Raspberries

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Raspberries

Postby Brewer » Tue Sep 16, 2014 12:34 pm

I have a 'spare' row along the eastern side of my orchard, and I am thinking of devoting it to raspberries.

I've never grown them but I've read a little bit, and by golly it sounds complicated! In winter tie up this year's primocanes but cut out last year's, that's on the summer bearers, on the autumn bearers you want to cut them all back to the ground. Or something like that.

Anyway, my question is about planting multiple varieties in the same row. I know that being brambles they will want to spread along the row towards each other, so I want to know how much effort I need to put into keeping them apart. Do I need to keep them all very separate, ie. metres apart, in order to know which varieties are which, or can I happily let them all grow together in a mixed row? Will the canes of summer and autumn-bearers be immediately distinguishable on sight, or do I need to allocate clearly defined sections for each so I know what to cut?

If I do need to keep them separate, then I'll need to enforce a 'no-mans land' between them, where all growth gets removed. How big should this be? 1 metre? 2? 5? 10?
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Re: Raspberries

Postby tam » Tue Sep 16, 2014 4:39 pm

I have a mtr square garden for mine. After they fruit, down the track I cut that cane out as it wont bear again.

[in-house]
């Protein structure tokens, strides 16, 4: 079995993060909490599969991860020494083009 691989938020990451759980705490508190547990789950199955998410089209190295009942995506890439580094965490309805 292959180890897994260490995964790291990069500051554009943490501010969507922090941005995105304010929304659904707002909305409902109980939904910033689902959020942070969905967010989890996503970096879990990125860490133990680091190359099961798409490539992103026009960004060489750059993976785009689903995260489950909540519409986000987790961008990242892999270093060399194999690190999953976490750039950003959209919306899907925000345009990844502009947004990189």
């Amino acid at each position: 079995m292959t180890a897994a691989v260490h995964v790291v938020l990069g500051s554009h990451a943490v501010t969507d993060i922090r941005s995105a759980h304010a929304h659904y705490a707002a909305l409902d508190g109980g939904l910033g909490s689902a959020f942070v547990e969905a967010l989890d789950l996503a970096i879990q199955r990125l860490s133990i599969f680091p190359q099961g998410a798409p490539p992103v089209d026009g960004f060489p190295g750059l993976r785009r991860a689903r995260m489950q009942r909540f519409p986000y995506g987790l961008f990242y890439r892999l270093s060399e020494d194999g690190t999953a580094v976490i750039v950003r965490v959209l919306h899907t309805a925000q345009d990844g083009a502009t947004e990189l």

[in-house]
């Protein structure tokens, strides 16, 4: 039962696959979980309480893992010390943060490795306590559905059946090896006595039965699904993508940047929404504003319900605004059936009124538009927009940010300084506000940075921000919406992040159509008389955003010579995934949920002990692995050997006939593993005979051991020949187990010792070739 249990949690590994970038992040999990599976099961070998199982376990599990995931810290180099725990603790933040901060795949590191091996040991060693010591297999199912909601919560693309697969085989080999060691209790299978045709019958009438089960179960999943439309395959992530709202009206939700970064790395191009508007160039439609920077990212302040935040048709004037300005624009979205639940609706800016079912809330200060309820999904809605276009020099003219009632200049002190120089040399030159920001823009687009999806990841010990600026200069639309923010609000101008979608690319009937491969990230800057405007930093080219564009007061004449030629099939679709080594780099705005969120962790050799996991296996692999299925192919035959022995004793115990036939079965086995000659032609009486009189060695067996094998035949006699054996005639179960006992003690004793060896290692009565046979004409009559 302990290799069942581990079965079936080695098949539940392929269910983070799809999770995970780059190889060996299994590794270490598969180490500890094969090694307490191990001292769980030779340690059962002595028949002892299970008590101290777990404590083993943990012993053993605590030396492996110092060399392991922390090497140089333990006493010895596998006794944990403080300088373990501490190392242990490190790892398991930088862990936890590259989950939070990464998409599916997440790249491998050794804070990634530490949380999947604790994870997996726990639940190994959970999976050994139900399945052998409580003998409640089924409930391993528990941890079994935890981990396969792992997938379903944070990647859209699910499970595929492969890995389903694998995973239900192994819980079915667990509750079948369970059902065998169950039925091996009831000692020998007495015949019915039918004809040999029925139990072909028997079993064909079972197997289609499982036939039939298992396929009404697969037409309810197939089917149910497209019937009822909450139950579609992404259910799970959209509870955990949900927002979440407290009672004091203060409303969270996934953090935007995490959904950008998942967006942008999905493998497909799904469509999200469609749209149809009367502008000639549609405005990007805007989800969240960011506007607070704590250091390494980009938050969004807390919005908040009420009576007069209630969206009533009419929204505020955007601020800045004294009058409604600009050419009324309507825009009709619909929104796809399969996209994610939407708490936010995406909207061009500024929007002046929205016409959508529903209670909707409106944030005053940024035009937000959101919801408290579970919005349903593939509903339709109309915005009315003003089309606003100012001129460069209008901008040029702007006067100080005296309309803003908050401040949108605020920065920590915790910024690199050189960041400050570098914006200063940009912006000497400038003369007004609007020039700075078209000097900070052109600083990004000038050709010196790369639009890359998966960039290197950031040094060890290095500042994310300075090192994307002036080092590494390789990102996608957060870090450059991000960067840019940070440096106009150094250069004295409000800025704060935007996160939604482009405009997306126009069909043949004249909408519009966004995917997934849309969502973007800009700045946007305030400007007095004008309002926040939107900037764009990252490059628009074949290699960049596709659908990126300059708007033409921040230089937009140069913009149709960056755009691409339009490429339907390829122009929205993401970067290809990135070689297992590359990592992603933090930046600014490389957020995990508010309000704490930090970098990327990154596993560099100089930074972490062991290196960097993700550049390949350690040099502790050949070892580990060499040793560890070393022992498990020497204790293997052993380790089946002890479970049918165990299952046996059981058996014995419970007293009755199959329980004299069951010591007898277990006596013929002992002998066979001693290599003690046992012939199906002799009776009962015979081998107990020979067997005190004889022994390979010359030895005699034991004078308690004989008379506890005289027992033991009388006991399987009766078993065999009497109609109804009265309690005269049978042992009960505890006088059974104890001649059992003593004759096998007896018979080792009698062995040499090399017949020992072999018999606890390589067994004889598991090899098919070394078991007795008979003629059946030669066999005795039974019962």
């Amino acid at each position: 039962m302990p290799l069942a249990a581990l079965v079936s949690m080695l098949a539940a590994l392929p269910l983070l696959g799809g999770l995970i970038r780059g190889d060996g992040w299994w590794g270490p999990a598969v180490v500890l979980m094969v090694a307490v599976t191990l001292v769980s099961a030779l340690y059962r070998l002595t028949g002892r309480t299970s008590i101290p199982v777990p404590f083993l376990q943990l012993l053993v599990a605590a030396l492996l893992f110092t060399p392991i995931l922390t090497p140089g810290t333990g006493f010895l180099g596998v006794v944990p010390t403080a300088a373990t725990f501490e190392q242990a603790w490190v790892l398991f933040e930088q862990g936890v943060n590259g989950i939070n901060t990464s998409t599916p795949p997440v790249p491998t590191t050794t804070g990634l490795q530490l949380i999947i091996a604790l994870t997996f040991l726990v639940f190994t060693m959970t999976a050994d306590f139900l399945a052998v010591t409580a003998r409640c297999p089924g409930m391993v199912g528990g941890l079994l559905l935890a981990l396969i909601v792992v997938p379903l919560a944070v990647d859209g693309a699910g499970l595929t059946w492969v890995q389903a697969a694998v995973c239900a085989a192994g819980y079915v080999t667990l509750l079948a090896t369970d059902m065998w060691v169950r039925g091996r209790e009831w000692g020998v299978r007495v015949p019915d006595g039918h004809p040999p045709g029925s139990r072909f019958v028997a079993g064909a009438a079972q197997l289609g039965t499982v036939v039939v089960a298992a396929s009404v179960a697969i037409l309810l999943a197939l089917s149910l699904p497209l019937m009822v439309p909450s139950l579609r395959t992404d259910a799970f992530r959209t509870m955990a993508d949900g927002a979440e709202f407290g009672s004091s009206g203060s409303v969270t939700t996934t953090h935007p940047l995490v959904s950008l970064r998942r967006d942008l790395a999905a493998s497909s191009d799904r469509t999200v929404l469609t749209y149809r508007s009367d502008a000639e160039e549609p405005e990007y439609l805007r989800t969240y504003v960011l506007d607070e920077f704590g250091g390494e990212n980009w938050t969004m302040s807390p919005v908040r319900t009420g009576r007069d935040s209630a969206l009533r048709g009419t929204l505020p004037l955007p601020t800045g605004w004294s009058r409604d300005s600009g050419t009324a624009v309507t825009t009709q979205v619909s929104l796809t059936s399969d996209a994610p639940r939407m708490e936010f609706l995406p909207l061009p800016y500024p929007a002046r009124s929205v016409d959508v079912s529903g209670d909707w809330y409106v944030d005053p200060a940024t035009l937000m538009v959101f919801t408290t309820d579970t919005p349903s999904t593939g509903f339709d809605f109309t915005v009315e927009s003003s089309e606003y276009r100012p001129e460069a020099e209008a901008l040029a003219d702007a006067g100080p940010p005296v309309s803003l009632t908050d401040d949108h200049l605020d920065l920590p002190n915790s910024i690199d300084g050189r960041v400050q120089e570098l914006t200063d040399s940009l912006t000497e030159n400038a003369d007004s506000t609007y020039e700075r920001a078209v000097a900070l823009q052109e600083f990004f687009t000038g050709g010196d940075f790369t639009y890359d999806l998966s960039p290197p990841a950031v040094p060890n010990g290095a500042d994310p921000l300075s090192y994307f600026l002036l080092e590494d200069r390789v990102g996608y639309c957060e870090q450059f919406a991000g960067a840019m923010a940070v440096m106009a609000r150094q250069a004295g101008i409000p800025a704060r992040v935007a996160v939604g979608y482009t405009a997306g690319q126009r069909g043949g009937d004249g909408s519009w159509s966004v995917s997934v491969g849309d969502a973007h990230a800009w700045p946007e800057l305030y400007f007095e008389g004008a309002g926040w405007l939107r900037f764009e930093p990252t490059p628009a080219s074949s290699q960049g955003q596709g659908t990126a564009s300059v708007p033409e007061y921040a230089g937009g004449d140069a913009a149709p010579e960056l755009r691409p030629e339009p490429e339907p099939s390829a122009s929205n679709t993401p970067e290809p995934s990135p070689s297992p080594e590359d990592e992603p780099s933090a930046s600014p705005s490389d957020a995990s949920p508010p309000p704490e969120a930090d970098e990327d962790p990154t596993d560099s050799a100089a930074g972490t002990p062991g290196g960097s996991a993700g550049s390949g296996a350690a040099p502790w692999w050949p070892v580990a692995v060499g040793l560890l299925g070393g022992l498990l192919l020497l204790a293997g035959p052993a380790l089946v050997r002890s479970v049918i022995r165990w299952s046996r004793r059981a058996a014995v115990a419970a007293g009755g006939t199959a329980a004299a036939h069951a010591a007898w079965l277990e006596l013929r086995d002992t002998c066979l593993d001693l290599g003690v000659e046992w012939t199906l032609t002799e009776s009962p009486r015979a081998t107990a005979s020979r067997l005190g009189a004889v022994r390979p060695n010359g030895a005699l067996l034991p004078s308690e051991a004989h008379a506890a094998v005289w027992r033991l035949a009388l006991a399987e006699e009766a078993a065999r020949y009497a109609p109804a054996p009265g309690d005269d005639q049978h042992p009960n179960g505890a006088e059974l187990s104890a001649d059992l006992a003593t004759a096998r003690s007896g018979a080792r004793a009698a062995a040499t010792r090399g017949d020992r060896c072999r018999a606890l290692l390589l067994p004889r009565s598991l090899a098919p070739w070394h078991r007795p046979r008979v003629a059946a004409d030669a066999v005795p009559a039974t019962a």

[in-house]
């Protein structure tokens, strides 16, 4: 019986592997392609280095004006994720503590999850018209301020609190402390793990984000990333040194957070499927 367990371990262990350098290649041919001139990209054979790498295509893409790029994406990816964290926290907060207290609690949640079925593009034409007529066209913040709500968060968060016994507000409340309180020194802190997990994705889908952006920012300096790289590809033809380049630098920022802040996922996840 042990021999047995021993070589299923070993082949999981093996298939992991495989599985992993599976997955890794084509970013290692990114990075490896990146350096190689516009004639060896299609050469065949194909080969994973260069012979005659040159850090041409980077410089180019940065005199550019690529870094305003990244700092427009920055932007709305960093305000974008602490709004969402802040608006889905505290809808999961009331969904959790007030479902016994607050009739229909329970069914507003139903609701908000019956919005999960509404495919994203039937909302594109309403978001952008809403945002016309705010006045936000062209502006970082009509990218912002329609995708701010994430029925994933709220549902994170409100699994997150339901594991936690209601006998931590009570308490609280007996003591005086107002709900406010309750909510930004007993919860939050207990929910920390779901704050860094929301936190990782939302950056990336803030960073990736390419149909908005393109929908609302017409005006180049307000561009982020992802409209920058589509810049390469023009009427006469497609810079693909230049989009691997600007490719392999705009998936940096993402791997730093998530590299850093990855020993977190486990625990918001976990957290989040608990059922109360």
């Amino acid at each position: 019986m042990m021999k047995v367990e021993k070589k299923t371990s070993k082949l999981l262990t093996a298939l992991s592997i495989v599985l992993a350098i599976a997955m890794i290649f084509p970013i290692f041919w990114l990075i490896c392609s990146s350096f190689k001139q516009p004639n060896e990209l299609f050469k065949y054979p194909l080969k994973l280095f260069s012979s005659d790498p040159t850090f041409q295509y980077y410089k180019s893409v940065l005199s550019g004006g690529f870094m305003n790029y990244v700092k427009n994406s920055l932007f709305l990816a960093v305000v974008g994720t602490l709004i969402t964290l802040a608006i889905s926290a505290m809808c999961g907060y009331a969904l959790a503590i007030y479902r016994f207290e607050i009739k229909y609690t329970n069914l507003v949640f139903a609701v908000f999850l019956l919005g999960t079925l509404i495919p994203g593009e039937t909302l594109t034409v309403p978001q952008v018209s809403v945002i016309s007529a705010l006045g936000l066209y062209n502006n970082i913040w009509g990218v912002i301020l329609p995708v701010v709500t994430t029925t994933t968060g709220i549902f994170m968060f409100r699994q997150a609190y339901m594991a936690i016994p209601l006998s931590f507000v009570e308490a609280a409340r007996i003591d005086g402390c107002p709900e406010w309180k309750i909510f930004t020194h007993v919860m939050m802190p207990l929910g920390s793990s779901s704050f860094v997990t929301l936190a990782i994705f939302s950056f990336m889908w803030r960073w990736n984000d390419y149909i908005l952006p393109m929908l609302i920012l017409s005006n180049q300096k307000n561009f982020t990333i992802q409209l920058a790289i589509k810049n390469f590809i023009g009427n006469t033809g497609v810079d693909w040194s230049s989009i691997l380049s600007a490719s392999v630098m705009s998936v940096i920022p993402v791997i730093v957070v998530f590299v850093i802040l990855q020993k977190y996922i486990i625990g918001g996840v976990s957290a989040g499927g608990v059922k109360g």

I can't see any reason not to grow them together.
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Re: Raspberries

Postby Systema_Naturae » Wed Sep 17, 2014 7:34 pm

They do sucker like mad, particularly once they're a couple of years old.

Once your have them in for a couple of years you'll be able to tell the fruiting canes from the immature cane on sight. One is essentially woody and the other not - you cut out the woody canes after they've fruited. You prune them in winter so there's little chance you'll cut out anything that's going to fruit the next year. A tip is to prune the tips off the canes when they leaf out in their second year - this will encourage little branchlets that will produce more flowers, and more fruit!

Some Summer bearers will crop in autumn as well, sometimes called ever-bearing varieties, though not as heavily. Chilicoton and chiliwak are good ever-bearers.

Just make sure you net them well - the birds go crazy for them. You'll have kilos of fruit by the sounds of it! They're prolific producers.
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